TEMPE, AZ- We had typical Phoenix weather this weekend; very hot and very dry. Daytime temperatures reached the 110 degree region every day.
Still the 80+ scouts and college coaches in attendance stuck around to see a lot of good prospects from the west coast. The event was particularly strong with pitching. Though there may not have been a surefire first-rounder, there are many who showed the potential to become early picks within a year.
Below are the Top-10 Prospects as determined by myself and fellow Team One staff Jeff Spelman, Scott Zilmer, Stan Brzezicki, and Carl Andrietta.
On Tuesday, we’ll add 15 more names; these 25 will be the Team One West nominees to be considered for the Team One National Prospects Game which will be held in Las Vegas, November 15th-16th. The National will consist of the 40 elite players in the country.
Only 2003-graduating high school players are eligible. The Top-10 ranking as well as the 25 nominations are a reflection of what we feel to be their pro draft potential for June, 2003.
1. Jim Rapoport,OF, Chaminade (CA) HS 6-0, 172 L/L
The only thing Rapoport (left) doesn’t have is size. But it will be interesting to see how his toolbox develops when he physically matures. Rapoport showed a switch-blade, lefthanded swing with good lift on the end. His arm is already MLB rightfield-caliber and he ran a 6.88 60 yd on a slow track. Rapoport has the potential to go very early next year.
2. Quentin Andes, RHP, Cibola (NM) HS 6-1, 188 R/R
Andes showed a very quick arm with the potential for several “plus” big league pitches. Right now, he throws 89-91 MPH consistently with plenty of life. Andes has a feel for throwing a curveball, slider, and change-up, and the arm-action to project.
3. Josh Butler, RHP, San Ramon Valley (CA) HS 6-4, 180 R/R
Butler has a big league frame plus precocious pitchability. He threw comfortably in the 87-89 MPH range, showing impressive command of both his fastball and slider. There is natural action to his four and two-seamer. With the increased velocity that should come with maturity and an improved ability to pitch inside, Butler could turn into an early pick.
4. Logan Ardis, RHP, Beyer (CA) HS 6-1, 190 R/R
Ardis had the best curveball in camp. He threw a two-plane hammer at 78-80 MPH that will only get better. It’s a hard pitch for the umpire to call because it breaks so much. Ardis’s quick arm delivers 89-90 MPH regularly and should project. He’s athletic with his delivery and arm-action. Command is a problem right now, but some mechanical tweaking may solve a lot of it.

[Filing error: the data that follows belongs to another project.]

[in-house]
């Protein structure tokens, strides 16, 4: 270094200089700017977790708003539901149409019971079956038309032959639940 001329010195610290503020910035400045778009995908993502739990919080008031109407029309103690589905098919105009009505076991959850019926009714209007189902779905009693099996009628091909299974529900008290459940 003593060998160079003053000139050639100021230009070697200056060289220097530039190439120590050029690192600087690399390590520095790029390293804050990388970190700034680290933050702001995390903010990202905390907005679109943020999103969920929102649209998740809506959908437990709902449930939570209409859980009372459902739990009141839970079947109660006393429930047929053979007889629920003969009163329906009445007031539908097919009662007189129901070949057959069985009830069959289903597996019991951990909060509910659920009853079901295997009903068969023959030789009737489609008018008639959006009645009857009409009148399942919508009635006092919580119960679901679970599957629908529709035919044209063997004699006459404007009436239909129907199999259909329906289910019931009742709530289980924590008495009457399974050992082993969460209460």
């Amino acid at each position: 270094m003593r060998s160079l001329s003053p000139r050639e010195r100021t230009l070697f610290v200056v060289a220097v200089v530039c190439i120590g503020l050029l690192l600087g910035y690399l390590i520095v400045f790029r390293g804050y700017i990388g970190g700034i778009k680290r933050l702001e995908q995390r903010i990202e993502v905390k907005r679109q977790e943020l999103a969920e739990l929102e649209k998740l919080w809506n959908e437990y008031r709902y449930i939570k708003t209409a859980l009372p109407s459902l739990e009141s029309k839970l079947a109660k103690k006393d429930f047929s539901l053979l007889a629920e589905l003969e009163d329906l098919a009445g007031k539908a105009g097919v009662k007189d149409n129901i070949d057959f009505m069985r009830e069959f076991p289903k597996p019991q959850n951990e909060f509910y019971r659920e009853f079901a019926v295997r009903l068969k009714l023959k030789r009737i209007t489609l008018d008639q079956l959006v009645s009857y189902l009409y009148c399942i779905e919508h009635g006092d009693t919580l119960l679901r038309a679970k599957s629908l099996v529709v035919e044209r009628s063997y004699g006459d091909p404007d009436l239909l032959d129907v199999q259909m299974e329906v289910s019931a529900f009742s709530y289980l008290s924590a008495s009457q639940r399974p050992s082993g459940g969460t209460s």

5. David Filipiak, RHP, Laguna Hills (CA) HS 6-1, 192 R/R
There wasn’t anything in particular that jumped out about Filipiak (right), but he was very solid across the board and quite pitchable. He threw 88-90 MPH with regularity and showed an ability to snap a major league curveball at times. Filipiak doesn’t have the ideal “towering” appearance for a pitcher, but he does have an athletic build which should get stronger.
6. Ryan Muller, RHP, Live Oak (CA) HS 6-1, 160 R/R
When you see how slenderly built Muller (left) is, you don’t expect him to generate such arm-speed. But in a one-inning appearance, virtually every fastball was 90-91 MPH. Muller has a long, loose arm, and showed the makings of a big league curve. I saw him a couple weeks earlier at the Perfect Game Showcase, and he threw several MPH better this time.
7. Donald Veal, LHP, Buena (AZ) HS 6-3, 185 L/L
Veal (right) has a lot of projection, with a long, lean 6-3 frame, and 87-90 MPH arm-strength. He throws quite easily, but there’s a lot of work to be done with his curveball and overall command. Veal could be a guy to really come on by next june.
8. Sean Henry, SS, Armijo (CA) HS 6-0, 170 R/R
Henry blazed to a 6.65 60 yd on a noticeably slow turf. He also showed some defensive hands, though his arm may move to second. He did show 86-88 MPH off the mound, so there is arm-strength. At the plate, Henry is a pesky hitter from the right side.
9. Romeo Newman, OF, West (CA) HS 6-3, 185 R/R
Newman (left) has a strong, 6-3 build, and the ability to generate both bat-speed and power from the right side. He made adjustments on breaking balls and went the other way as well. Defensively, Newman has some lateral agility though he only ran a 7.3 60 yd. His arm is close to MLB-average.
10. Aaron Lowenstein, C, Calabasas (CA) HS 6-1, 170 R/R
Lowenstein has a lot of athleticism and quick feet behind the plate. He pop-timed below 1.9 seconds several times in the workout and showed good hands as a receiver. Lowenstein’s swing projects with wood as he gets physically stronger with maturity.